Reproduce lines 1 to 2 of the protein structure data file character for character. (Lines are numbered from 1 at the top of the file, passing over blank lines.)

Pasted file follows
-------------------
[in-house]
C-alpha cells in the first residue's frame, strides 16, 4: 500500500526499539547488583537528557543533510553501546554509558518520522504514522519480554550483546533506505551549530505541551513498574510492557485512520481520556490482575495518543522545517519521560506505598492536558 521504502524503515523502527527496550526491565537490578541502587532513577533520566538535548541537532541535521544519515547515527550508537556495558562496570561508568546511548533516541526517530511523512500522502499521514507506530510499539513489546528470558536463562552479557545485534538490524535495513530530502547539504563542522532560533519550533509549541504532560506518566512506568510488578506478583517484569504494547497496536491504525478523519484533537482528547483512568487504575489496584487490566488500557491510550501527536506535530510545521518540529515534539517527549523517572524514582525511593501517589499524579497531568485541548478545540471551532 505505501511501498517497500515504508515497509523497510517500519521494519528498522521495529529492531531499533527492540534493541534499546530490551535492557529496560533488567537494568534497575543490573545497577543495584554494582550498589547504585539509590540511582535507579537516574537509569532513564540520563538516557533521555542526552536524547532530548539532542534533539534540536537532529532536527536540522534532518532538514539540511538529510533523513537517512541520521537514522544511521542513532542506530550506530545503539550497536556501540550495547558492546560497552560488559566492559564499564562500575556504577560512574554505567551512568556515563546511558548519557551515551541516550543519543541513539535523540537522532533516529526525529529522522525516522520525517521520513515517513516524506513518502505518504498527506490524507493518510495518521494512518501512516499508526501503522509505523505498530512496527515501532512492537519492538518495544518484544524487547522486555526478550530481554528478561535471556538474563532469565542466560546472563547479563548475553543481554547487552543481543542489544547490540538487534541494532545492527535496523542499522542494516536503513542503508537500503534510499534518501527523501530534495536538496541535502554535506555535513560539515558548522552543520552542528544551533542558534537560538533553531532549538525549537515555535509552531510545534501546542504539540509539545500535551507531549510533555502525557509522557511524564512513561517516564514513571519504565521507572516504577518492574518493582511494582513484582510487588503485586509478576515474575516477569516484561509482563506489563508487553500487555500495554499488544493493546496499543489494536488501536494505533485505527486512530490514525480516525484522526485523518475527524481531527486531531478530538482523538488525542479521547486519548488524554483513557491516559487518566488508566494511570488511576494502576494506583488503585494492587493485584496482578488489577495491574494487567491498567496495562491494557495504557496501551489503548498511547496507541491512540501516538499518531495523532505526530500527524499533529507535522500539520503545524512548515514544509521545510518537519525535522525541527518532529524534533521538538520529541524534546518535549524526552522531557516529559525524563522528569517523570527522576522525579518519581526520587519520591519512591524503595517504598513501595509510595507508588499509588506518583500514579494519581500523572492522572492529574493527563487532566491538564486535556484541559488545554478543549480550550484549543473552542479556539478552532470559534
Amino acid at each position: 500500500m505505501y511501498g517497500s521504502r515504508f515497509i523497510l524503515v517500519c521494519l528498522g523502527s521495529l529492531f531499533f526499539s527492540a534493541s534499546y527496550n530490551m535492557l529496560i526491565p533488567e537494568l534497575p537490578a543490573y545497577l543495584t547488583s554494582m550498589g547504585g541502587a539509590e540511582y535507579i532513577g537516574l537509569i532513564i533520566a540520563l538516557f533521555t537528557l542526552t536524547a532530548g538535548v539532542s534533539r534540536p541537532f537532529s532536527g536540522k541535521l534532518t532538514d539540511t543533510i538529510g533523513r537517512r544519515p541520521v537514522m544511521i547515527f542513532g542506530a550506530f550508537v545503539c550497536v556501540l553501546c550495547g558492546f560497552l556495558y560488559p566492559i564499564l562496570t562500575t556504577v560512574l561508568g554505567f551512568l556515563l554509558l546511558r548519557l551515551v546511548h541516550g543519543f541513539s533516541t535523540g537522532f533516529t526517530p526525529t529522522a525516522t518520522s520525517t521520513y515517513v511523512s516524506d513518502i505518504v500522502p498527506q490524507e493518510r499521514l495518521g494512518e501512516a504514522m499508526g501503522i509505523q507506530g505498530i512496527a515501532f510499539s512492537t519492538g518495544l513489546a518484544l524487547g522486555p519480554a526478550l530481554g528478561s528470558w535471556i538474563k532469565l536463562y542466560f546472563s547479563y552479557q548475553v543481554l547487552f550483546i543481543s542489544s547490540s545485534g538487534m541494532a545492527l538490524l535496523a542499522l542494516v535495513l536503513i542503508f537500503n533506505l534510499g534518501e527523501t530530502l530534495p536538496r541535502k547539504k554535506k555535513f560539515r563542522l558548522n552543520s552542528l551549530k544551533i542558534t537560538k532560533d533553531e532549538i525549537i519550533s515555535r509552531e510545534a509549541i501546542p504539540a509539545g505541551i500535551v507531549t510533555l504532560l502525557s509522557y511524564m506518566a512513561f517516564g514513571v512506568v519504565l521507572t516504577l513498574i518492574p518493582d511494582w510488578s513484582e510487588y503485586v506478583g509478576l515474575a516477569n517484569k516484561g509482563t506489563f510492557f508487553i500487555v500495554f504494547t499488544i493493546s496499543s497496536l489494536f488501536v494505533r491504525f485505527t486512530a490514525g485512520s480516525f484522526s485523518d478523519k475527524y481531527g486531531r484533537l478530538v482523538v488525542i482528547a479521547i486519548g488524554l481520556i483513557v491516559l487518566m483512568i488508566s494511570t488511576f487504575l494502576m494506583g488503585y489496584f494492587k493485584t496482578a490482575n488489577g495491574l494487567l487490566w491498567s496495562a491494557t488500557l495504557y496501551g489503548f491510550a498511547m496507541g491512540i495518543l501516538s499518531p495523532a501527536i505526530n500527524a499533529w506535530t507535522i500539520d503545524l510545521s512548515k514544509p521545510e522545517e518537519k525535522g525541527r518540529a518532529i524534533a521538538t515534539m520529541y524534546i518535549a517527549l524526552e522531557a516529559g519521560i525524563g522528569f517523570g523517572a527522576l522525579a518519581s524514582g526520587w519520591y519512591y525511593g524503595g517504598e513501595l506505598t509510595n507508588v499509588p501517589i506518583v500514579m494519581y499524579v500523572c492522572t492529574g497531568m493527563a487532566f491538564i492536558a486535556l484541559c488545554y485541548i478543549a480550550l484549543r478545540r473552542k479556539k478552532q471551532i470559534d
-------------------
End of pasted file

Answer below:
[in-house]
C-alpha cells in the first residue's frame, strides 16, 4: 500500500526499539547488583537528557543533510553501546554509558518520522504514522519480554550483546533506505551549530505541551513498574510492557485512520481520556490482575495518543522545517519521560506505598492536558 521504502524503515523502527527496550526491565537490578541502587532513577533520566538535548541537532541535521544519515547515527550508537556495558562496570561508568546511548533516541526517530511523512500522502499521514507506530510499539513489546528470558536463562552479557545485534538490524535495513530530502547539504563542522532560533519550533509549541504532560506518566512506568510488578506478583517484569504494547497496536491504525478523519484533537482528547483512568487504575489496584487490566488500557491510550501527536506535530510545521518540529515534539517527549523517572524514582525511593501517589499524579497531568485541548478545540471551532 505505501511501498517497500515504508515497509523497510517500519521494519528498522521495529529492531531499533527492540534493541534499546530490551535492557529496560533488567537494568534497575543490573545497577543495584554494582550498589547504585539509590540511582535507579537516574537509569532513564540520563538516557533521555542526552536524547532530548539532542534533539534540536537532529532536527536540522534532518532538514539540511538529510533523513537517512541520521537514522544511521542513532542506530550506530545503539550497536556501540550495547558492546560497552560488559566492559564499564562500575556504577560512574554505567551512568556515563546511558548519557551515551541516550543519543541513539535523540537522532533516529526525529529522522525516522520525517521520513515517513516524506513518502505518504498527506490524507493518510495518521494512518501512516499508526501503522509505523505498530512496527515501532512492537519492538518495544518484544524487547522486555526478550530481554528478561535471556538474563532469565542466560546472563547479563548475553543481554547487552543481543542489544547490540538487534541494532545492527535496523542499522542494516536503513542503508537500503534510499534518501527523501530534495536538496541535502554535506555535513560539515558548522552543520552542528544551533542558534537560538533553531532549538525549537515555535509552531510545534501546542504539540509539545500535551507531549510533555502525557509522557511524564512513561517516564514513571519504565521507572516504577518492574518493582511494582513484582510487588503485586509478576515474575516477569516484561509482563506489563508487553500487555500495554499488544493493546496499543489494536488501536494505533485505527486512530490514525480516525484522526485523518475527524481531527486531531478530538482523538488525542479521547486519548488524554483513557491516559487518566488508566494511570488511576494502576494506583488503585494492587493485584496482578488489577495491574494487567491498567496495562491494557495504557496501551489503548498511547496507541491512540501516538499518531495523532505526530500527524499533529507535522500539520503545524512548515514544509521545510518537519525535522525541527518532529524534533521538538520529541524534546518535549524526552522531557516529559525524563522528569517523570527522576522525579518519581526520587519520591519512591524503595517504598513501595509510595507508588499509588506518583500514579494519581500523572492522572492529574493527563487532566491538564486535556484541559488545554478543549480550550484549543473552542479556539478552532470559534